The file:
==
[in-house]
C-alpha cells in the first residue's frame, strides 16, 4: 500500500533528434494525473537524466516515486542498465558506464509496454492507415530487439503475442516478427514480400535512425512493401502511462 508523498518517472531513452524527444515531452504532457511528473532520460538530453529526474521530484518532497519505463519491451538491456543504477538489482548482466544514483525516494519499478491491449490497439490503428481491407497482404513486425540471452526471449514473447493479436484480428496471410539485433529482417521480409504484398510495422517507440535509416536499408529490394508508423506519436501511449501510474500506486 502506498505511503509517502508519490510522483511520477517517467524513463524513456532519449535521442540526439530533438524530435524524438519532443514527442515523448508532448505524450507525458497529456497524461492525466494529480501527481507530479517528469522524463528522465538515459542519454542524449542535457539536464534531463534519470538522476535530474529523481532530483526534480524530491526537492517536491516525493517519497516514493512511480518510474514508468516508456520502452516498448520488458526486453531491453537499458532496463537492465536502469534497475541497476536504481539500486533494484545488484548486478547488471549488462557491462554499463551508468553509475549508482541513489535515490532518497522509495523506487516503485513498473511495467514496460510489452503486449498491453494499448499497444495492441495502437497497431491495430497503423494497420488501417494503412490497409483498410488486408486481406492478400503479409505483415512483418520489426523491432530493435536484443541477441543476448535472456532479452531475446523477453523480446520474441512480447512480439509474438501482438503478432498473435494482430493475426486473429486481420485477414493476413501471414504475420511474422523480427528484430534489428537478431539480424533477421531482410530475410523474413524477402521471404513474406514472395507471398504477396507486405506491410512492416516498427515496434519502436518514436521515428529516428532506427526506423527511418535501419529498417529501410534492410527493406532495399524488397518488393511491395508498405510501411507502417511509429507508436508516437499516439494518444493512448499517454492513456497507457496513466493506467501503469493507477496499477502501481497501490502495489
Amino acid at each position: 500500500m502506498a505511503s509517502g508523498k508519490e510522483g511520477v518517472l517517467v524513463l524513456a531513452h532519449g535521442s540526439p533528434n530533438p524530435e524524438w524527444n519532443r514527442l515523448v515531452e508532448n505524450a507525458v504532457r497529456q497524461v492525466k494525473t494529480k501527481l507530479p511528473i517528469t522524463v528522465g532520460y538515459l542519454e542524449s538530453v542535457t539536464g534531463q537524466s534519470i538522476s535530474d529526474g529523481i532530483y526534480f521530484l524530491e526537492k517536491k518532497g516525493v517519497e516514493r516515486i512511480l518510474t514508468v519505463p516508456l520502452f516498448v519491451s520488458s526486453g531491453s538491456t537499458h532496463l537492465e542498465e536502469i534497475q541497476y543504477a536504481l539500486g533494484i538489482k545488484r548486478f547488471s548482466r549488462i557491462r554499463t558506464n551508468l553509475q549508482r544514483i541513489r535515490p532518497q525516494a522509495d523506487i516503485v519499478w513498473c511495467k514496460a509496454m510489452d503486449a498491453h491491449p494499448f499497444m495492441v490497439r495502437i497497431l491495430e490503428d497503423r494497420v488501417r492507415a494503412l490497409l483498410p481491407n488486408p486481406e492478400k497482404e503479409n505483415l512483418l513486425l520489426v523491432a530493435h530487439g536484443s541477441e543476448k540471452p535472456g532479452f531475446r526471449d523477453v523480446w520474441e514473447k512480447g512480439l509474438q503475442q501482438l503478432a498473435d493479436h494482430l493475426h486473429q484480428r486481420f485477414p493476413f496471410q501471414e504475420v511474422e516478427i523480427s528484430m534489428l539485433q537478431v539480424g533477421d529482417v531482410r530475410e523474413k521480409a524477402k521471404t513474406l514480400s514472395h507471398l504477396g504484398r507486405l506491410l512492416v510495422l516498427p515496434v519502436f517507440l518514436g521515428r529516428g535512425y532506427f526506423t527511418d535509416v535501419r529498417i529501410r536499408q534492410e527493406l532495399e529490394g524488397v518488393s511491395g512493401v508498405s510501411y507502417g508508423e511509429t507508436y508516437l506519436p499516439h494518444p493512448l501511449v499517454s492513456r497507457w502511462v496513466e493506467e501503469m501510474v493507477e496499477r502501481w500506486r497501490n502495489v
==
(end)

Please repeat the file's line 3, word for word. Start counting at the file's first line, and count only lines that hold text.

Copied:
Amino acid at each position: 500500500m502506498a505511503s509517502g508523498k508519490e510522483g511520477v518517472l517517467v524513463l524513456a531513452h532519449g535521442s540526439p533528434n530533438p524530435e524524438w524527444n519532443r514527442l515523448v515531452e508532448n505524450a507525458v504532457r497529456q497524461v492525466k494525473t494529480k501527481l507530479p511528473i517528469t522524463v528522465g532520460y538515459l542519454e542524449s538530453v542535457t539536464g534531463q537524466s534519470i538522476s535530474d529526474g529523481i532530483y526534480f521530484l524530491e526537492k517536491k518532497g516525493v517519497e516514493r516515486i512511480l518510474t514508468v519505463p516508456l520502452f516498448v519491451s520488458s526486453g531491453s538491456t537499458h532496463l537492465e542498465e536502469i534497475q541497476y543504477a536504481l539500486g533494484i538489482k545488484r548486478f547488471s548482466r549488462i557491462r554499463t558506464n551508468l553509475q549508482r544514483i541513489r535515490p532518497q525516494a522509495d523506487i516503485v519499478w513498473c511495467k514496460a509496454m510489452d503486449a498491453h491491449p494499448f499497444m495492441v490497439r495502437i497497431l491495430e490503428d497503423r494497420v488501417r492507415a494503412l490497409l483498410p481491407n488486408p486481406e492478400k497482404e503479409n505483415l512483418l513486425l520489426v523491432a530493435h530487439g536484443s541477441e543476448k540471452p535472456g532479452f531475446r526471449d523477453v523480446w520474441e514473447k512480447g512480439l509474438q503475442q501482438l503478432a498473435d493479436h494482430l493475426h486473429q484480428r486481420f485477414p493476413f496471410q501471414e504475420v511474422e516478427i523480427s528484430m534489428l539485433q537478431v539480424g533477421d529482417v531482410r530475410e523474413k521480409a524477402k521471404t513474406l514480400s514472395h507471398l504477396g504484398r507486405l506491410l512492416v510495422l516498427p515496434v519502436f517507440l518514436g521515428r529516428g535512425y532506427f526506423t527511418d535509416v535501419r529498417i529501410r536499408q534492410e527493406l532495399e529490394g524488397v518488393s511491395g512493401v508498405s510501411y507502417g508508423e511509429t507508436y508516437l506519436p499516439h494518444p493512448l501511449v499517454s492513456r497507457w502511462v496513466e493506467e501503469m501510474v493507477e496499477r502501481w500506486r497501490n502495489v